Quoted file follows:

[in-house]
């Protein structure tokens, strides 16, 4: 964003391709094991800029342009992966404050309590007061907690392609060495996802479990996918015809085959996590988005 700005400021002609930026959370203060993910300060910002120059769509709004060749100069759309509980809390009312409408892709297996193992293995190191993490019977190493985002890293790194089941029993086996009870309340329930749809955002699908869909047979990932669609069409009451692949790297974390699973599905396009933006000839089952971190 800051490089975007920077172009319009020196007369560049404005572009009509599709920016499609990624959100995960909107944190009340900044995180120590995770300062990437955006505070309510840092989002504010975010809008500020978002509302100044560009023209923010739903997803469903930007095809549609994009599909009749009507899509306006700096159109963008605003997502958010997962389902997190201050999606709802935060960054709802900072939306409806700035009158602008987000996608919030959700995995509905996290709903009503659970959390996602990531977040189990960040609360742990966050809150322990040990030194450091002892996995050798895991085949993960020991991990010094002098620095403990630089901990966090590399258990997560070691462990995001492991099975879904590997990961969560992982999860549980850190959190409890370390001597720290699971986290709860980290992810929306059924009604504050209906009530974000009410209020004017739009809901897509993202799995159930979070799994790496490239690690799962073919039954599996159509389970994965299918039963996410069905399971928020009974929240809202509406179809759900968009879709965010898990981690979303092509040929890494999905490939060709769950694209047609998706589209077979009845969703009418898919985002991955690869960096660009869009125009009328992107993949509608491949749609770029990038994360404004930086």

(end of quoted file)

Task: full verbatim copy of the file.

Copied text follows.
[in-house]
């Protein structure tokens, strides 16, 4: 964003391709094991800029342009992966404050309590007061907690392609060495996802479990996918015809085959996590988005 700005400021002609930026959370203060993910300060910002120059769509709004060749100069759309509980809390009312409408892709297996193992293995190191993490019977190493985002890293790194089941029993086996009870309340329930749809955002699908869909047979990932669609069409009451692949790297974390699973599905396009933006000839089952971190 800051490089975007920077172009319009020196007369560049404005572009009509599709920016499609990624959100995960909107944190009340900044995180120590995770300062990437955006505070309510840092989002504010975010809008500020978002509302100044560009023209923010739903997803469903930007095809549609994009599909009749009507899509306006700096159109963008605003997502958010997962389902997190201050999606709802935060960054709802900072939306409806700035009158602008987000996608919030959700995995509905996290709903009503659970959390996602990531977040189990960040609360742990966050809150322990040990030194450091002892996995050798895991085949993960020991991990010094002098620095403990630089901990966090590399258990997560070691462990995001492991099975879904590997990961969560992982999860549980850190959190409890370390001597720290699971986290709860980290992810929306059924009604504050209906009530974000009410209020004017739009809901897509993202799995159930979070799994790496490239690690799962073919039954599996159509389970994965299918039963996410069905399971928020009974929240809202509406179809759900968009879709965010898990981690979303092509040929890494999905490939060709769950694209047609998706589209077979009845969703009418898919985002991955690869960096660009869009125009009328992107993949509608491949749609770029990038994360404004930086």